Views:1 Author:Site Editor Publish Time: 2021-06-26 Origin:Site
Some work pieces, because of their size and shape, cannot be held and machined between lathe centers. Lather chucks are used extensively for holding work for machining operations. The most commonly used lathe chucks are the three jaw universal, four jaw independent, and the collects chuck.
A chuck is a type of clamp used to hold an object in a specific position, widely used in the CNC machining factory, in drilling and milling, chucks hold the rotating tools, while in the turning process, various lathe chuck types are used for fixing the workpiece. Many chucks have jaws that are tightened up to hold the tool or part. Machinists understand the term three-jaw chuck” as a self-centering three-jaw chuck, which also refers to universal chuck, this type is best suited to grip round and hexagonal pieces when requiring very fast, reasonably accurate centering.
A 4-jaw chuck is a great, almost essential, accessory for any serious lathe worker. While it lacks the self-centering convenience of the 3-jaw chuck, it has other capabilities. Grip rectangular and other non-cylindrical shapes for turning or facing. Form rectangular-shaped objects.Precisely center cylindrical stock to within the limits of the lathe's accuracy. Hold stock off-center for turning cams or drilling off-center holes.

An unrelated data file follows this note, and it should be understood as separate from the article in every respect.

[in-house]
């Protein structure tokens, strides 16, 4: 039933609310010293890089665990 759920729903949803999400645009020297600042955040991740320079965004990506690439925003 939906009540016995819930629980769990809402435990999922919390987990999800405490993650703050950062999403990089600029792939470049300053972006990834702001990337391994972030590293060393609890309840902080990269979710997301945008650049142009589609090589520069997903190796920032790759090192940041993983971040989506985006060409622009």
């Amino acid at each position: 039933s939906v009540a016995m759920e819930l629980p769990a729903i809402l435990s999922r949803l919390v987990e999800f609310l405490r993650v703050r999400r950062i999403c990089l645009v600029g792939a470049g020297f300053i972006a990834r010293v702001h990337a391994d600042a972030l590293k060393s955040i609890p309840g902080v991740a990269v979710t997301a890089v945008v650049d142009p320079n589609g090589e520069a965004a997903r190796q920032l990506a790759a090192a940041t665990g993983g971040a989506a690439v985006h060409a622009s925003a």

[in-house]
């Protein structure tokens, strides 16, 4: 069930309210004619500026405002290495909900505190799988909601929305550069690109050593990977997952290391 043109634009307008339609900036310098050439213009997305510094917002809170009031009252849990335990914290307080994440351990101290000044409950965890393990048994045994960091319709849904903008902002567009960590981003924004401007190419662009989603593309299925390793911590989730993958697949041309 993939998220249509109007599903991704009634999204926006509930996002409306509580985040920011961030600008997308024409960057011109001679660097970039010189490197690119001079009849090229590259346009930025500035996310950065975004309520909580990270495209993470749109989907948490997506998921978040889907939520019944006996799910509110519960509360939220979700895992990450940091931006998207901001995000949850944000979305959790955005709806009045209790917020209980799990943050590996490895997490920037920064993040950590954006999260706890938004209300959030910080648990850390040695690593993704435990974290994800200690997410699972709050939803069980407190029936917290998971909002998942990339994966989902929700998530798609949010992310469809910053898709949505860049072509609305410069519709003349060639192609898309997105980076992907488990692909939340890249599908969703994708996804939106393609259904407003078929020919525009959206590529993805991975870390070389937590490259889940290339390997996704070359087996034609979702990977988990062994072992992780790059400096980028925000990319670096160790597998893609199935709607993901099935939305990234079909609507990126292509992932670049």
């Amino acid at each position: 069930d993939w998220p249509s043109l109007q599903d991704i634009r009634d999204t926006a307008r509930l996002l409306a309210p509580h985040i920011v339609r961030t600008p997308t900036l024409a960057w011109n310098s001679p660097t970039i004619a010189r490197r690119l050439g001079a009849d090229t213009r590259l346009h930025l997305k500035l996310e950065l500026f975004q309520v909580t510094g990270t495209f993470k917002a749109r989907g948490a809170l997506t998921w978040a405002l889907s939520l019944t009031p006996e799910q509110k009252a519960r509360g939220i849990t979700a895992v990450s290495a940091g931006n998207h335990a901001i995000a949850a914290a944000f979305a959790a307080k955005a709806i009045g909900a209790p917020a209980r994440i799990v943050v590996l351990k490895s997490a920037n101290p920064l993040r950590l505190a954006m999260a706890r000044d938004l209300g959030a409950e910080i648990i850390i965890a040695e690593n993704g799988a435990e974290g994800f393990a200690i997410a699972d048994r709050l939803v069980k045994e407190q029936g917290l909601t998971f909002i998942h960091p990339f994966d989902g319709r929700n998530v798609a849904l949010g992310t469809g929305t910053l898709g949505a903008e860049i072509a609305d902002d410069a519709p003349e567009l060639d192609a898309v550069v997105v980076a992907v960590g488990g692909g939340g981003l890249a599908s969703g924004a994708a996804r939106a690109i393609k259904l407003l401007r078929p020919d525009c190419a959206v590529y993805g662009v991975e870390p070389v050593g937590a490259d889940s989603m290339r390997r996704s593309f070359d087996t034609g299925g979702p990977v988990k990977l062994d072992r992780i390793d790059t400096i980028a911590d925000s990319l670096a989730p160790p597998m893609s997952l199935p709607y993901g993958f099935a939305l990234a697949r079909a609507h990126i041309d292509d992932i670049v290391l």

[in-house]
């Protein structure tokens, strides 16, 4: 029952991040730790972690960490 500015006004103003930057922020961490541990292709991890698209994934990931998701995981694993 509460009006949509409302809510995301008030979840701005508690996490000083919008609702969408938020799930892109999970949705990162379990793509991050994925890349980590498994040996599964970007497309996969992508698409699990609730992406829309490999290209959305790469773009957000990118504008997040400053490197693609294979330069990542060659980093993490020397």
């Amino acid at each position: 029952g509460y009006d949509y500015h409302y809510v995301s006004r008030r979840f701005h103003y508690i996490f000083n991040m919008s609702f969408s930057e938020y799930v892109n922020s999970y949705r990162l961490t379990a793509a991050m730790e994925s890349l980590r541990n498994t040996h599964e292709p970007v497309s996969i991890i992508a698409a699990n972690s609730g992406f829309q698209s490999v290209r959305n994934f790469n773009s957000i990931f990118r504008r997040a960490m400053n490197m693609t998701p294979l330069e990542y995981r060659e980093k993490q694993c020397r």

The collect chuck is the most accurate chuck and is used for high-precision work and small tools. Spring collects are available to hold round, square, or hexagon-shaped workpieces. An adaptor is filled into the taper of the headstock spindle, and a hollow drawbar having an internal thread is instead in the opposite end of the headstock spindle. As the handwheel and drawbar are revolved, it draws the collet into the tapered adaptor, causing the collet to tighten on the workpieces.
The most commonly used lathe chuck including 3-jaw and 4-jaw. What’s the difference between the four jaw chuck and three-jaw chuck?